Recently, we received the following email from a reader:
I would like to know if I live off my social security check and have no other income, do I have to file a federal tax return? I have an annual income of $21,000. My living and medical expenses take up most of it. I really appreciate any advice you can give me on this.
The short answer is “probably not”. But of course, there are always extenuating circumstances for every situation, so it’s worth taking a closer look to nuance the answer.
As long as the only income the individual receives is from Social Security and there is no tax withheld from these payments, filing a tax return is probably not necessary. But there may be other issues at work that might require you (or you) to file a tax return anyway.
If you had tax deductions, either from Social Security payments or from any other source, including estimated quarterly tax payments or refunds carried forward from previous years, you must file a tax return. In many cases, you will recover most if not all of the tax withheld as a refund.
If you were due to receive an economic impact payment in 2021 but did not receive it, filing a tax return will allow you to claim that payment as a recovery rebate credit.
If you are married and your spouse receives income from another source (apart from Social Security), you will likely need to file a tax return based on that other income. Remember that this includes all taxable sales of investments (reported on Form 1099B) as well as interest and dividends (reported on Forms 1099INT and 1099DIV, respectively).
Learn more about Social Security on MarketWatch
When you have tax-exempt income, including municipal bonds or interest on U.S. savings bonds, these sources are often overlooked, but they are important in calculating whether your Social Security benefits might be included. as taxable. You can use the tool available from the IRS – Are my Social Security or Tier I Railroad Retirement benefits taxable?–to help you determine if your Social Security benefits are taxable based on your other income.
The reader does not show any other income, but if you happen to be employed and/or have self-employment income, it is most often necessary to file a tax return to reconcile your withholding tax tax on your income. Often the self-employment tax is overlooked in these situations.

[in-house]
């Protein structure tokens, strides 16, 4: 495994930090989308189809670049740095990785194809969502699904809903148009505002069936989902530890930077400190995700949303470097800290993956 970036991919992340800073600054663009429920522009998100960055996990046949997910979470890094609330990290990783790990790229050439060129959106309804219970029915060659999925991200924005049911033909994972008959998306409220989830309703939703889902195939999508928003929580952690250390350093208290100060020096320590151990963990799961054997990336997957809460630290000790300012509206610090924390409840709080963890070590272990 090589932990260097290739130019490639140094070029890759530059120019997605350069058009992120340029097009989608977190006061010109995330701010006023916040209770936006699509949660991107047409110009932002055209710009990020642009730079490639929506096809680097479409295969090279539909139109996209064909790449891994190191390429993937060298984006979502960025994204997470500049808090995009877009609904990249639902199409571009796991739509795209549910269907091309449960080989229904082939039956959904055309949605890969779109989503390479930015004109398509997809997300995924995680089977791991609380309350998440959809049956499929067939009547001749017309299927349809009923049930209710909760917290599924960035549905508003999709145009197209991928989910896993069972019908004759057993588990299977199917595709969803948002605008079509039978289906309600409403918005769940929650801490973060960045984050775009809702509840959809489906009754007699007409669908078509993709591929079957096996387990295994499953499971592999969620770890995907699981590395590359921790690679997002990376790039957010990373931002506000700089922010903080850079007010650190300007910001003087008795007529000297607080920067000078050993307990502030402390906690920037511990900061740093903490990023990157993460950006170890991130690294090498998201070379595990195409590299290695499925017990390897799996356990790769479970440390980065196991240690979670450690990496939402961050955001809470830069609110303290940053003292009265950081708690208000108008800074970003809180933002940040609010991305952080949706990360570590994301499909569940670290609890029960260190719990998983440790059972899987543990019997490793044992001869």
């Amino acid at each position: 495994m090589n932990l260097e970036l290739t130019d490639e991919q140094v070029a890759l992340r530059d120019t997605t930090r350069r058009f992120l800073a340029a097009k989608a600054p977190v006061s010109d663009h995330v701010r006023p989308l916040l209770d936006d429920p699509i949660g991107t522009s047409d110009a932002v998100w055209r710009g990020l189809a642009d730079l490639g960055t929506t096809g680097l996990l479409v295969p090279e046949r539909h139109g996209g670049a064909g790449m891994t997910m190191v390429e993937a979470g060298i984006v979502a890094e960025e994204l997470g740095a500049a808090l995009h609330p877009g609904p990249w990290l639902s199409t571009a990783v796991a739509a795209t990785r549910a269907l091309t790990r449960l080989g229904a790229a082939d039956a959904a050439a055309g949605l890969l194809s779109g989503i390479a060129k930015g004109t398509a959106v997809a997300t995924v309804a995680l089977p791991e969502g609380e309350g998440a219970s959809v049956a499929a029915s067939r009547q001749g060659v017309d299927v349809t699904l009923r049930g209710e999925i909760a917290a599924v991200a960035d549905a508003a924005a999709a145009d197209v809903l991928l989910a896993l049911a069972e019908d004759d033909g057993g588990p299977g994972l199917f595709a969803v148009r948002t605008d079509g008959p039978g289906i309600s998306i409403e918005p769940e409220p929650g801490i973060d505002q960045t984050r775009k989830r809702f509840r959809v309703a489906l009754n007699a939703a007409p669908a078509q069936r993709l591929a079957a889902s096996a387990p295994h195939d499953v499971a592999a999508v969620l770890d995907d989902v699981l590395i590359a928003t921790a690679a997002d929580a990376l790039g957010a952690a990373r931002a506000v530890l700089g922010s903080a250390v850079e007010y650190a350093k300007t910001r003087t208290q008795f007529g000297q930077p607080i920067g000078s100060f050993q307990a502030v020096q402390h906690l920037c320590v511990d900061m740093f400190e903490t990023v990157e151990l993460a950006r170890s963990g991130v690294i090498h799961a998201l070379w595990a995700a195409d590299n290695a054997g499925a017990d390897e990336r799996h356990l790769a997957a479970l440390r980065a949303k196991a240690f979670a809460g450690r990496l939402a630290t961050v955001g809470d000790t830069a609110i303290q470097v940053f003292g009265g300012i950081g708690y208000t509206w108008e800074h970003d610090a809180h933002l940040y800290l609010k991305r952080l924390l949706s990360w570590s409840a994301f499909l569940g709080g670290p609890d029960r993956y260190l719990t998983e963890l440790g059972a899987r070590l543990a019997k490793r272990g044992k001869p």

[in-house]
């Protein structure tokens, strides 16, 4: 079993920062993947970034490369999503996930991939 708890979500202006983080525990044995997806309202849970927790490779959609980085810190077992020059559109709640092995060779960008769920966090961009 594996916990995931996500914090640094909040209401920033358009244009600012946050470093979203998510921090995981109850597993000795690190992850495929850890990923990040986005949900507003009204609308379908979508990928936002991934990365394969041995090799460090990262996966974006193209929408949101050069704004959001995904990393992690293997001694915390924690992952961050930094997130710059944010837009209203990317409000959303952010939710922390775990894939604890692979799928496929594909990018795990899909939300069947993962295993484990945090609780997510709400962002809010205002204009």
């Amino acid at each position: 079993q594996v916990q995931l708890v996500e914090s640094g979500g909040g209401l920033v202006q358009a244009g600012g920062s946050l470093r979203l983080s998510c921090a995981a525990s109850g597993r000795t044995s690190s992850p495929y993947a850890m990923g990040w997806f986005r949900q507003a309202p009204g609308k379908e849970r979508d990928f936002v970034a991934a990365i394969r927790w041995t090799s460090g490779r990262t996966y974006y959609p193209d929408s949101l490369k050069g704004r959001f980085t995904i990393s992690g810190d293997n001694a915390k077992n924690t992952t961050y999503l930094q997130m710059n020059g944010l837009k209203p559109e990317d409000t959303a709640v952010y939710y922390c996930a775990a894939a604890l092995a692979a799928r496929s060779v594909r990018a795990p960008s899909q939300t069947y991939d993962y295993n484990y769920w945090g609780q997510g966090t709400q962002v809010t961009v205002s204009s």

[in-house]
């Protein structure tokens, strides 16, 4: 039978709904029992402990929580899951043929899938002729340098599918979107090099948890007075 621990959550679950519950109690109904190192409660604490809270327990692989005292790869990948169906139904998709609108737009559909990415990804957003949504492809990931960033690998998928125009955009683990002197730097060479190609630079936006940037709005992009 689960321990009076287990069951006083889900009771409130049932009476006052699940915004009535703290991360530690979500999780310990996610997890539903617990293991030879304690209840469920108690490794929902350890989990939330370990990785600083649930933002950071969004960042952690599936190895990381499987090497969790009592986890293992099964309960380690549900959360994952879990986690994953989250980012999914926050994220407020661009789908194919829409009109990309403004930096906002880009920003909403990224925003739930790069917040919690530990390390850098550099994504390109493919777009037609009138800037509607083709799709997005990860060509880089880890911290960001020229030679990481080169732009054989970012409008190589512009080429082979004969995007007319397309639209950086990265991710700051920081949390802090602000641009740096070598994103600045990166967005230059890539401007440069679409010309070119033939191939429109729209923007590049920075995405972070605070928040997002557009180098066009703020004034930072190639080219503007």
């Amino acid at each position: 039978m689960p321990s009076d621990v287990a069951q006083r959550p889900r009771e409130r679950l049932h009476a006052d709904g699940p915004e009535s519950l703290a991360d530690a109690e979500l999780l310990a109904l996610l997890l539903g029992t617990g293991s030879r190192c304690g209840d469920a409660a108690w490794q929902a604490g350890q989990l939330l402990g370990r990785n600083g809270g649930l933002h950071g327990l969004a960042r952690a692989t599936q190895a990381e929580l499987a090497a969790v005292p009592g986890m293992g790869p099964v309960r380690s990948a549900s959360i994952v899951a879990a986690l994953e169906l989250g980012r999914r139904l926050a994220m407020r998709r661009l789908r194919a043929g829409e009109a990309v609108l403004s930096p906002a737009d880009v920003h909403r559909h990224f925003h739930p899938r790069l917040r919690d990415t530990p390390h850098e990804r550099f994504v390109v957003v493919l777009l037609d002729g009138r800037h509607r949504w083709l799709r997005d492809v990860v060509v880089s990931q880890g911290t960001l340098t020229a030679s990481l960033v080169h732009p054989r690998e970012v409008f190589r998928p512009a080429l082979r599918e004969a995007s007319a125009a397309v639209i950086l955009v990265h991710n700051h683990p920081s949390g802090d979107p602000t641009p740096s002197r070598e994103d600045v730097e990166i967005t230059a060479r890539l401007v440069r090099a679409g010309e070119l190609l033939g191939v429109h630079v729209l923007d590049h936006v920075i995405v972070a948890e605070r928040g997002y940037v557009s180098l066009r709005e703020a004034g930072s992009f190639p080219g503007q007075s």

Also, if you are dependent on someone else or someone else is dependent on you, there may be complications with your income that may require you to file a tax return.
If you or anyone on your tax return (spouse or dependents) has health insurance coverage through an Affordable Care Act marketplace (such as Healthcare.gov), the filing a tax return is required in order to reconcile premium adjustments and credits. yours. If these dependents are eligible, you may also be eligible for child tax credits or other dependent credits, which would only be available if you file a tax return.
You may also be offered an earned income credit depending on your situation – and you can only receive this credit if you file a tax return.
If you used a health savings account to pay for medical expenses in the past year, you’ll need to file a tax return to count those withdrawals against your eligible medical expenses.
There are a few other cases that might require a tax return, including Roth conversions, for example. Also, if you were subject to an IRMAA surcharge on your health insurance premiums in a previous tax year, it may be worth filing a tax return to have this proof of the reduced income, even so you owe no tax on the return.
If you’re not sure if you need to file a tax return, the IRS has an interactive tool you can use to help you determine if you need to file a return. Just go to Do I have to file a tax return? on the IRS website to get started.
Readers, do you have a question about social security? Email us at [email protected] and we could use your question in a next column.